Sun damage is caused by UVA and UVB rays, with sun cream mostly protecting against UVB. New research, led by groups at the University of Bath, King’s College London and Brunel University London, demonstrated that skin cells taken from people with Friedreich’s ataxia (FA) were more susceptible to damage caused by UVA rays, compared to control cells taken from people without FA. FA causes higher levels of iron in mitochondria, due to the lack of frataxin protein. This research showed that UVA rays are more damaging to cells containing high amounts of iron.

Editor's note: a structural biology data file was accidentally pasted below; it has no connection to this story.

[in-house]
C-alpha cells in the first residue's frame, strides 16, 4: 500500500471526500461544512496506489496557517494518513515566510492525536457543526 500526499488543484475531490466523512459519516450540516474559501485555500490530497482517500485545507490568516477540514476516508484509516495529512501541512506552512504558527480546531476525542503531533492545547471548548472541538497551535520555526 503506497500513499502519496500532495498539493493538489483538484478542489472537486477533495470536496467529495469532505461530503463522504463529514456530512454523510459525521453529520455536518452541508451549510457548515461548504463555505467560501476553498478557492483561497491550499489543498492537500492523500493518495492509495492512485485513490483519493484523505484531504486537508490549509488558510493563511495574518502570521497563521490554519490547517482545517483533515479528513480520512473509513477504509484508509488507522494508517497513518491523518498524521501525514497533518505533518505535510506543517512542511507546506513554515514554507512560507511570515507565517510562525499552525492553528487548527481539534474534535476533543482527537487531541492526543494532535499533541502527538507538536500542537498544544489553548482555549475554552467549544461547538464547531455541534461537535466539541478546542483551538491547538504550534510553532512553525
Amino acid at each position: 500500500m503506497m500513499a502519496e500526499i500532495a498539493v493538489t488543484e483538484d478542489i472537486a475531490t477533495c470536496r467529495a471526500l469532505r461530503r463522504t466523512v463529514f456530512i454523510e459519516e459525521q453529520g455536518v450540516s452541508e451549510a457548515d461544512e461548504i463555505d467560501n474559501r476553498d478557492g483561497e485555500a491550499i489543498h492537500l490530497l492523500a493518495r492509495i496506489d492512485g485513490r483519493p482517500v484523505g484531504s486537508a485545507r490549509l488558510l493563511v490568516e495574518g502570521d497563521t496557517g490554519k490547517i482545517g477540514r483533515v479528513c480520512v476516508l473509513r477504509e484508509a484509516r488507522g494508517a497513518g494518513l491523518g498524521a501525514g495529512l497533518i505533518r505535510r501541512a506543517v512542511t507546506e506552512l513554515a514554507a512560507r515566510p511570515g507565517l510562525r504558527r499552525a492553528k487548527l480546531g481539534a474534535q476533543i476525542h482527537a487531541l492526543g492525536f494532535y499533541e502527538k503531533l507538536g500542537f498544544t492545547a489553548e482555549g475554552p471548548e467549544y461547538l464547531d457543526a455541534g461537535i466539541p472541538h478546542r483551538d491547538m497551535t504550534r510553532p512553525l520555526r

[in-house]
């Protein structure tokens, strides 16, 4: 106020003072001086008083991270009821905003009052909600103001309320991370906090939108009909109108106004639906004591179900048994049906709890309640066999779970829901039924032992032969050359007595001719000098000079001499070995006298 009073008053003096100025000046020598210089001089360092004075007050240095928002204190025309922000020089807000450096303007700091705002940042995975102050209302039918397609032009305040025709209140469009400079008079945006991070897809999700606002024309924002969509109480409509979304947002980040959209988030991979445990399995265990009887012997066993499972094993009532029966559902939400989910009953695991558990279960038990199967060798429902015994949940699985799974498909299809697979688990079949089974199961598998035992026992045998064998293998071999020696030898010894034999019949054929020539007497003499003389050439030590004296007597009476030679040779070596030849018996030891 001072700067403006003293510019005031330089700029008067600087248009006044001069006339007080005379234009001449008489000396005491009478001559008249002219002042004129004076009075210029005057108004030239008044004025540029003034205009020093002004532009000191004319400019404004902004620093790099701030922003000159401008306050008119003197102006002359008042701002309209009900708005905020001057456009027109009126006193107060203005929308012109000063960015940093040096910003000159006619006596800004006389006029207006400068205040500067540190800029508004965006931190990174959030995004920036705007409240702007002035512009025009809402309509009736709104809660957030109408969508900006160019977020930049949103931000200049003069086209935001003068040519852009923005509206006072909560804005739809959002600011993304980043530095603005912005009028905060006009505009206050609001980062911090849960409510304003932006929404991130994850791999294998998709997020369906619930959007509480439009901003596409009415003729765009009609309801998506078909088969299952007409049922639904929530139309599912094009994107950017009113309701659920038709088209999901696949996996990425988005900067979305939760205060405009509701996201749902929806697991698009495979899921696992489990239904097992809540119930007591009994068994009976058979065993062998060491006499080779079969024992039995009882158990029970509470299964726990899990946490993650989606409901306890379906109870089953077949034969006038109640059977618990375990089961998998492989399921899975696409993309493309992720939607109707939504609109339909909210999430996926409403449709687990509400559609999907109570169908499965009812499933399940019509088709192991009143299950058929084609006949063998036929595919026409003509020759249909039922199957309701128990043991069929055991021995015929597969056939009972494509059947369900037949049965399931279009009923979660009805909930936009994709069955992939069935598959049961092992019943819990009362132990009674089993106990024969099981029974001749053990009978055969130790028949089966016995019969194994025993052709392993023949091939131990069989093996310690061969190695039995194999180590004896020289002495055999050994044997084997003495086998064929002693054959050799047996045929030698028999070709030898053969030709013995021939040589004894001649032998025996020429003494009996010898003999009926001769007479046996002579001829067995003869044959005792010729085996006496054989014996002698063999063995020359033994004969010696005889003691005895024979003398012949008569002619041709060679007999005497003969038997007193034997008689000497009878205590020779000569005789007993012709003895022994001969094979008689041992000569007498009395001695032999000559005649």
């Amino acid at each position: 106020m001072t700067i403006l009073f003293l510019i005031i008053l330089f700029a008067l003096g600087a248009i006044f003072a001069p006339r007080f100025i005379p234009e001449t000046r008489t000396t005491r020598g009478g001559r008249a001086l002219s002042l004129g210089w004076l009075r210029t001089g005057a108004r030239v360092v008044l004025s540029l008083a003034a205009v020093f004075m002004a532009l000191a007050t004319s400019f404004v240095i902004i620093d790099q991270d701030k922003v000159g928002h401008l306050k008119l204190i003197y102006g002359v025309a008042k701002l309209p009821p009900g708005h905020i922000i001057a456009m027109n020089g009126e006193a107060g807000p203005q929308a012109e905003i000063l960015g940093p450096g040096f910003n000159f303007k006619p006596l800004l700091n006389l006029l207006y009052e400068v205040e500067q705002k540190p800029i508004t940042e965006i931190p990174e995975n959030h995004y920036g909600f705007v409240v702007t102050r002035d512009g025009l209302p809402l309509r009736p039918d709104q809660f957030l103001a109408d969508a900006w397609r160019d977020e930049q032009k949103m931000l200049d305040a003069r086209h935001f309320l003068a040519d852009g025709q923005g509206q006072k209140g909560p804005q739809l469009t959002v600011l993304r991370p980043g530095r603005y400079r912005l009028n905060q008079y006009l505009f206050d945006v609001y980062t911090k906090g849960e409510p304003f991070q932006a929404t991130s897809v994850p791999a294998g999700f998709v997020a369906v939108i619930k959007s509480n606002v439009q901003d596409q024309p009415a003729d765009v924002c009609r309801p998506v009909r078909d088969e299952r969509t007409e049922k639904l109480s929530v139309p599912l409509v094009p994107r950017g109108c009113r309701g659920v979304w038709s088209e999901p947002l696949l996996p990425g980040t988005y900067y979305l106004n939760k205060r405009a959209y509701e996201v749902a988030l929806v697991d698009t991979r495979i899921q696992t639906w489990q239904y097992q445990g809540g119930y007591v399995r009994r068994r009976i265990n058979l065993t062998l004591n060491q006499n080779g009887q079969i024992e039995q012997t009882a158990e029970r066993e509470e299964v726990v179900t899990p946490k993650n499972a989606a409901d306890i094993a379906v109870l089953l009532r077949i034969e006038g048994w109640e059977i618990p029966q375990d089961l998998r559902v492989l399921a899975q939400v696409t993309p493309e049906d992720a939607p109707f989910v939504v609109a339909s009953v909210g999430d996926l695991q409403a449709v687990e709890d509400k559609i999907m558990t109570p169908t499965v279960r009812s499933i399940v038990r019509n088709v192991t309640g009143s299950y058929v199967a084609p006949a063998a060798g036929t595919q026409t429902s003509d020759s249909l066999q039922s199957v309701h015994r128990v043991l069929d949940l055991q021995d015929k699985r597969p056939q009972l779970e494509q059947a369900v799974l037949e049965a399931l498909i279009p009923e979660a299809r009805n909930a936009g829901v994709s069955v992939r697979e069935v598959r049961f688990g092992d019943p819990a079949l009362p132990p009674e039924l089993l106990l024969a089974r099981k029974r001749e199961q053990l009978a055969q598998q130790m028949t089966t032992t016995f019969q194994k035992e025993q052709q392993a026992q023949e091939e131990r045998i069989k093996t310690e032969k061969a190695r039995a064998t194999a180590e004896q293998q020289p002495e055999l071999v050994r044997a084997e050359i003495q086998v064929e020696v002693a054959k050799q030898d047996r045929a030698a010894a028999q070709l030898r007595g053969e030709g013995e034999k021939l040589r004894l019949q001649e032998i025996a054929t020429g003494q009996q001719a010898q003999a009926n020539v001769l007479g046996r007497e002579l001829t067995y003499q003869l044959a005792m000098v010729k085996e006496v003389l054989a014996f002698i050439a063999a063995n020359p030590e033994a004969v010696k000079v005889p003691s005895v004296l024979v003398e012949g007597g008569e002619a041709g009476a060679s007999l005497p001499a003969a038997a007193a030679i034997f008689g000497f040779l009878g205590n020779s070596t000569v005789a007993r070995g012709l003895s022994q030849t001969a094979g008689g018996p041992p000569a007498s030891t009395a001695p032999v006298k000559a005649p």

Furthermore, these researchers showed that a custom-built molecule, which acts like a claw to scoop up excess iron, could be used to prevent the damage caused by UVA. In the future, the researchers would like to see this molecule added to sun creams, in order to enhance their protective effect against UVA rays.

Professor Giunti, from the London ataxia clinic, says ‘while this is interesting research, it’s important to note that it has only been shown on cells in a laboratory, and further research is required before changing advice about sun exposure’.

See an announcement about this research from the University of Bath here, and access the journal article here.